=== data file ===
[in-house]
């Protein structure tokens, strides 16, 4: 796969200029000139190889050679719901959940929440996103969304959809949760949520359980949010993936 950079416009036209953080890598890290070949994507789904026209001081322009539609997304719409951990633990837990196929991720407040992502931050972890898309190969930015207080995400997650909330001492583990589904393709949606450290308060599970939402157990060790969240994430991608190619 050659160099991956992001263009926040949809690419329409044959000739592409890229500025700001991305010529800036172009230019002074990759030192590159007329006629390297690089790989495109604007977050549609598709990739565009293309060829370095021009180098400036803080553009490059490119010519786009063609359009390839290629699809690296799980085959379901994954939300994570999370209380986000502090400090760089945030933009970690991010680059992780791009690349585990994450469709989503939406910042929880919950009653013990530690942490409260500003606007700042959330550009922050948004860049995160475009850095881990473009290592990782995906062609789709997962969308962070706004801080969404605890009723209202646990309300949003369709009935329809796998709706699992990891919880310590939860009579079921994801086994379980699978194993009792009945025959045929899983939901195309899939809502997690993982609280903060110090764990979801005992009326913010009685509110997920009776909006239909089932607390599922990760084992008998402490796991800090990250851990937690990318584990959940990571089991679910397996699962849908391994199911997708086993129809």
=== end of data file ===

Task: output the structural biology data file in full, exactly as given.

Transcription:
[in-house]
């Protein structure tokens, strides 16, 4: 796969200029000139190889050679719901959940929440996103969304959809949760949520359980949010993936 950079416009036209953080890598890290070949994507789904026209001081322009539609997304719409951990633990837990196929991720407040992502931050972890898309190969930015207080995400997650909330001492583990589904393709949606450290308060599970939402157990060790969240994430991608190619 050659160099991956992001263009926040949809690419329409044959000739592409890229500025700001991305010529800036172009230019002074990759030192590159007329006629390297690089790989495109604007977050549609598709990739565009293309060829370095021009180098400036803080553009490059490119010519786009063609359009390839290629699809690296799980085959379901994954939300994570999370209380986000502090400090760089945030933009970690991010680059992780791009690349585990994450469709989503939406910042929880919950009653013990530690942490409260500003606007700042959330550009922050948004860049995160475009850095881990473009290592990782995906062609789709997962969308962070706004801080969404605890009723209202646990309300949003369709009935329809796998709706699992990891919880310590939860009579079921994801086994379980699978194993009792009945025959045929899983939901195309899939809502997690993982609280903060110090764990979801005992009326913010009685509110997920009776909006239909089932607390599922990760084992008998402490796991800090990250851990937690990318584990959940990571089991679910397996699962849908391994199911997708086993129809």